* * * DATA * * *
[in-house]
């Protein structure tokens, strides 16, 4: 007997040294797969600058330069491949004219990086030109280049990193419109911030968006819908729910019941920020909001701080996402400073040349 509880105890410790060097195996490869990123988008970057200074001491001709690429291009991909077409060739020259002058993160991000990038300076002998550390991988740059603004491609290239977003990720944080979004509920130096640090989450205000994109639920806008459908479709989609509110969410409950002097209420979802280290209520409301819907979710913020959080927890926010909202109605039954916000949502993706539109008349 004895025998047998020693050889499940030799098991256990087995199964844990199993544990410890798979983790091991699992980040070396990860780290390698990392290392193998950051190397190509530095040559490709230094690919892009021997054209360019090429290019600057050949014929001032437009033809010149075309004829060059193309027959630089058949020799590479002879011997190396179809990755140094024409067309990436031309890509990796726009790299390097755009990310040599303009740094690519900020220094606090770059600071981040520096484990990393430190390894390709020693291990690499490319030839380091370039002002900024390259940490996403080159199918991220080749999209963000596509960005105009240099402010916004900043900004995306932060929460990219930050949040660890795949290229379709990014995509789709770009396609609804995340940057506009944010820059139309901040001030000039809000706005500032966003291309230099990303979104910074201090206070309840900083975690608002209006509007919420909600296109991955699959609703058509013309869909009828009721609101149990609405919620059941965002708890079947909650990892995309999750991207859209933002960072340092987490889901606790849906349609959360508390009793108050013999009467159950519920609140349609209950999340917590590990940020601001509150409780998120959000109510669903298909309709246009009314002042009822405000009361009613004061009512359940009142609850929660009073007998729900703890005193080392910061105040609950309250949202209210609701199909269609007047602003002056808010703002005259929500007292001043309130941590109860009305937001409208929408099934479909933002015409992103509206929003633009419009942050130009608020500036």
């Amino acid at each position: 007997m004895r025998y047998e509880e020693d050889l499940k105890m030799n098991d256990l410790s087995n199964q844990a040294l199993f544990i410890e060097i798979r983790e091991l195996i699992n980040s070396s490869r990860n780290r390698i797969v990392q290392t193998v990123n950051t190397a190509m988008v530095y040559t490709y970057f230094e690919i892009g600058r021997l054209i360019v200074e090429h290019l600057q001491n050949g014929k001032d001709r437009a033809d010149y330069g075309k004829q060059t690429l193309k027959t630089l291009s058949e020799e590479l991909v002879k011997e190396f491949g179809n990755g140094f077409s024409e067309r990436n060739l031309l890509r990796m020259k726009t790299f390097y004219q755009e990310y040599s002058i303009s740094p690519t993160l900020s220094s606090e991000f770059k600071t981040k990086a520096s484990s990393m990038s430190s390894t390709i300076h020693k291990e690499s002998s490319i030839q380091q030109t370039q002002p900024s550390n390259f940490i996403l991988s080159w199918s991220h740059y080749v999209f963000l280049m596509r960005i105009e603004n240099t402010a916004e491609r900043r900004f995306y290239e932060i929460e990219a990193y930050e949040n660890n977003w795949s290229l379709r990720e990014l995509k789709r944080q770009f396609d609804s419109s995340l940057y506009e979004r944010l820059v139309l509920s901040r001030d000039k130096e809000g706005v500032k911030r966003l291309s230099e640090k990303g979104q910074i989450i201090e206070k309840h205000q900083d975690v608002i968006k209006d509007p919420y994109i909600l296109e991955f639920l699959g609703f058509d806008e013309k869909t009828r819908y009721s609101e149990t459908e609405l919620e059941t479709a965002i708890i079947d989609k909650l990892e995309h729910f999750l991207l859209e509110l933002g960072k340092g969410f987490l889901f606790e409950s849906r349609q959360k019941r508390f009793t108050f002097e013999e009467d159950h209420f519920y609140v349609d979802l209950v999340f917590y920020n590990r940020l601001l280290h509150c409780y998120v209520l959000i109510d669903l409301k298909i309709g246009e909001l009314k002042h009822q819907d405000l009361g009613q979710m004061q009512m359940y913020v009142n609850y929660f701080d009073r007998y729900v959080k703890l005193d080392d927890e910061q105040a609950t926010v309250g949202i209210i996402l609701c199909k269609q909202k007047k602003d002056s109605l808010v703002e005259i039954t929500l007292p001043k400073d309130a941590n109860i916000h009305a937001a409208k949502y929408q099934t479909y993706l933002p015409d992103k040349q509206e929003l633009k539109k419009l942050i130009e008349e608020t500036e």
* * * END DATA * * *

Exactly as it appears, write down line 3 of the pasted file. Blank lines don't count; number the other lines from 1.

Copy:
């Amino acid at each position: 007997m004895r025998y047998e509880e020693d050889l499940k105890m030799n098991d256990l410790s087995n199964q844990a040294l199993f544990i410890e060097i798979r983790e091991l195996i699992n980040s070396s490869r990860n780290r390698i797969v990392q290392t193998v990123n950051t190397a190509m988008v530095y040559t490709y970057f230094e690919i892009g600058r021997l054209i360019v200074e090429h290019l600057q001491n050949g014929k001032d001709r437009a033809d010149y330069g075309k004829q060059t690429l193309k027959t630089l291009s058949e020799e590479l991909v002879k011997e190396f491949g179809n990755g140094f077409s024409e067309r990436n060739l031309l890509r990796m020259k726009t790299f390097y004219q755009e990310y040599s002058i303009s740094p690519t993160l900020s220094s606090e991000f770059k600071t981040k990086a520096s484990s990393m990038s430190s390894t390709i300076h020693k291990e690499s002998s490319i030839q380091q030109t370039q002002p900024s550390n390259f940490i996403l991988s080159w199918s991220h740059y080749v999209f963000l280049m596509r960005i105009e603004n240099t402010a916004e491609r900043r900004f995306y290239e932060i929460e990219a990193y930050e949040n660890n977003w795949s290229l379709r990720e990014l995509k789709r944080q770009f396609d609804s419109s995340l940057y506009e979004r944010l820059v139309l509920s901040r001030d000039k130096e809000g706005v500032k911030r966003l291309s230099e640090k990303g979104q910074i989450i201090e206070k309840h205000q900083d975690v608002i968006k209006d509007p919420y994109i909600l296109e991955f639920l699959g609703f058509d806008e013309k869909t009828r819908y009721s609101e149990t459908e609405l919620e059941t479709a965002i708890i079947d989609k909650l990892e995309h729910f999750l991207l859209e509110l933002g960072k340092g969410f987490l889901f606790e409950s849906r349609q959360k019941r508390f009793t108050f002097e013999e009467d159950h209420f519920y609140v349609d979802l209950v999340f917590y920020n590990r940020l601001l280290h509150c409780y998120v209520l959000i109510d669903l409301k298909i309709g246009e909001l009314k002042h009822q819907d405000l009361g009613q979710m004061q009512m359940y913020v009142n609850y929660f701080d009073r007998y729900v959080k703890l005193d080392d927890e910061q105040a609950t926010v309250g949202i209210i996402l609701c199909k269609q909202k007047k602003d002056s109605l808010v703002e005259i039954t929500l007292p001043k400073d309130a941590n109860i916000h009305a937001a409208k949502y929408q099934t479909y993706l933002p015409d992103k040349q509206e929003l633009k539109k419009l942050i130009e008349e608020t500036e």